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Peak Water Demands in the Delaware River Basin Have Likely Occurred
New DRBC report shows that despite population increases, water use is projected to decrease; consumptive use is projected to remain constant

For Immediate Release

October 19, 2021

(West Trenton, N.J.) -- The Delaware River Basin Commission (DRBC) recently published a report entitled Water Withdrawal and Consumptive Use Estimates for the Delaware River Basin (1990-2017) with Projections through 2060.

"DRBC’s planning programs include the evaluation of sustainable water availability in the Delaware River Basin, supporting efforts to ensure water security for over 13 million people in four states," DRBC Executive Director Steve Tambini said. "This is the first time in DRBC’s history that nearly 30 years of water use data have been used to project future water withdrawals and consumptive water uses for multiple water use sectors."

Most of the water used in the Basin comes from surface water. Major water use sectors highlighted in this report include public water supply, power generation, industry, mining, irrigation, self-supplied domestic (private water wells) and out-of-basin transfers. The report also evaluated and projected consumptive use, or water that is withdrawn from the Basin but is not returned; examples include out-of-basin water transfers and water lost to evaporation from being used for cooling purposes in power generation.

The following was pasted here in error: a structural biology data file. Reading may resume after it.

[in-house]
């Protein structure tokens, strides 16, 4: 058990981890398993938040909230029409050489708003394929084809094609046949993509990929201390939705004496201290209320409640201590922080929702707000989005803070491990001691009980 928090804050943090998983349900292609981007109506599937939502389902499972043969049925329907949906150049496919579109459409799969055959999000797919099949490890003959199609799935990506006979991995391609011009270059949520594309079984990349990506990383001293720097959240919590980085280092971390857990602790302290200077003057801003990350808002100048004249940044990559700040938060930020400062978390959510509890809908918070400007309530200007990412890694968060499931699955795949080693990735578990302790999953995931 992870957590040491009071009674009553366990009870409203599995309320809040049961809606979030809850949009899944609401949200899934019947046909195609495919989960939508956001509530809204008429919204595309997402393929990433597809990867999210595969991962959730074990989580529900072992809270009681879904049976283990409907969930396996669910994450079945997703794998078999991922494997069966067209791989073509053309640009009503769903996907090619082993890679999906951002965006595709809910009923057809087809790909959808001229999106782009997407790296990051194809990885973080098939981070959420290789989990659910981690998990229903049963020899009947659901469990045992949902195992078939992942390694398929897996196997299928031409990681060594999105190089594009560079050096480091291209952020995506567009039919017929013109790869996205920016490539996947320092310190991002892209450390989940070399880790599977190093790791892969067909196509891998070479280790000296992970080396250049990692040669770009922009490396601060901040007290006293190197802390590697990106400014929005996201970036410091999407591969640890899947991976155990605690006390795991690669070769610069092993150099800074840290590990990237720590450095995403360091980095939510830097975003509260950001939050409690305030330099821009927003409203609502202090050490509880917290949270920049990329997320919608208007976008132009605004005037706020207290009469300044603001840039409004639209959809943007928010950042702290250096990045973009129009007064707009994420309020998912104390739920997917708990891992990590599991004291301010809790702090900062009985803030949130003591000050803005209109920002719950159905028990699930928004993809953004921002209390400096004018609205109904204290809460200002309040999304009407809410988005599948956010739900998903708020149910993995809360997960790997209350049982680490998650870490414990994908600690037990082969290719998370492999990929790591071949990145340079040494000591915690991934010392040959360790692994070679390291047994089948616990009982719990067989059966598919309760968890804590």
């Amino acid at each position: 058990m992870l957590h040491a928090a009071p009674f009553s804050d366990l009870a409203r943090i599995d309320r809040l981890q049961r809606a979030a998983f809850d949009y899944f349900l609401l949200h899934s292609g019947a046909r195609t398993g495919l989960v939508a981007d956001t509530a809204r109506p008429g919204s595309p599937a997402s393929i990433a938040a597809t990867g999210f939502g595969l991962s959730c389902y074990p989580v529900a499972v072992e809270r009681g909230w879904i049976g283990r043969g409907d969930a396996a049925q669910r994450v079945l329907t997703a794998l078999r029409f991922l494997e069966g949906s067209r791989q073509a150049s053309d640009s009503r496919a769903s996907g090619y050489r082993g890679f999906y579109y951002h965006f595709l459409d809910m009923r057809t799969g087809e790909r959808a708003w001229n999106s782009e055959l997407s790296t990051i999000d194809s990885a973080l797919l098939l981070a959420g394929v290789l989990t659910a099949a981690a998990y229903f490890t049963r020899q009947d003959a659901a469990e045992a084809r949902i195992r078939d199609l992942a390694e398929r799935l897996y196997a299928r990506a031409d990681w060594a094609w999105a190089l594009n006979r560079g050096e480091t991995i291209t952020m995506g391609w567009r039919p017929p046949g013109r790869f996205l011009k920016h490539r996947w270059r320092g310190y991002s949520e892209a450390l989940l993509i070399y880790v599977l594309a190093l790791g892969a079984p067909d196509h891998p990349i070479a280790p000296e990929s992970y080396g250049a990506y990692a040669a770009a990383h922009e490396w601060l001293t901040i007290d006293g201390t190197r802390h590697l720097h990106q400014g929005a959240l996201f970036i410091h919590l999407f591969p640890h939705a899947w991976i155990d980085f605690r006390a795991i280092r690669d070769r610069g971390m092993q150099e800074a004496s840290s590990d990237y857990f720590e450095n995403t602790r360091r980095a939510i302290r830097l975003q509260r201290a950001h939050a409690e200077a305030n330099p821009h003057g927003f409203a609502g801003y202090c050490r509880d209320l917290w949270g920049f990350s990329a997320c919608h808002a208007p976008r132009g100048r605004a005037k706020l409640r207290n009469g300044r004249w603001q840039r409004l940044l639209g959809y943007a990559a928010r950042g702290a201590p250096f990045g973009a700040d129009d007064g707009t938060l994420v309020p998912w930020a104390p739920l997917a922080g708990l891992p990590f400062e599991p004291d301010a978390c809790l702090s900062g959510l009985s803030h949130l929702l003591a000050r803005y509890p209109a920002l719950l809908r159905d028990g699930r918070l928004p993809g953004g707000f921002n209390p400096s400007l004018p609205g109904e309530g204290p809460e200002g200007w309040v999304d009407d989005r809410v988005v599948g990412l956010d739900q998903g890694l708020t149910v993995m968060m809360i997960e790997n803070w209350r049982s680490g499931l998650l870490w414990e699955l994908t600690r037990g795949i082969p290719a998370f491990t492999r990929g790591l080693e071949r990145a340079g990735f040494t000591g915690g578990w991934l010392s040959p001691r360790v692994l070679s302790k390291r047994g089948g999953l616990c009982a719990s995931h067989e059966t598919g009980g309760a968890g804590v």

The data show that peak water withdrawals in the Basin have likely already occurred. Further, despite a continued increase in population, water demands are projected to decrease through 2060. More people using less water overall is indicative of the benefits of water efficiency in the Basin.

The data also show that the amount of water consumptively used is projected to remain relatively constant. One reason is a change in technology for generating power; newer recirculating technology withdrawals less water overall but results in higher rates of evaporation.

"While peak water demand may be in the past, the complex interstate systems that support water resources throughout the Basin still need proper management and protection," Tambini continued. "The results of this study will be incorporated into water availability and water resiliency assessments for the Delaware River Basin that will also consider a repeat of extreme drought conditions and changes to flow and sea level rise due to climate change."

The report, as well as the historical and projected data supporting this report, is available at https://www.nj.gov/drbc/programs/supply/use-demand-projections2060.html.

The DRBC is a federal/interstate government agency created in 1961 by concurrent compact legislation, marking the first time that the federal government and a group of states joined together as equal partners in a river basin planning, development and regulatory agency. The five Commission members are the governors of the Basin states (Delaware, New Jersey, New York and Pennsylvania) and the commander of the U.S. Army Corps of Engineers’ North Atlantic Division, who represents the federal government.

To learn more about the Commission, please visit www.drbc.gov or follow DRBC on Twitter at @DRBC1961.

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Kate Schmidt, Kate.Schmidt@drbc.gov

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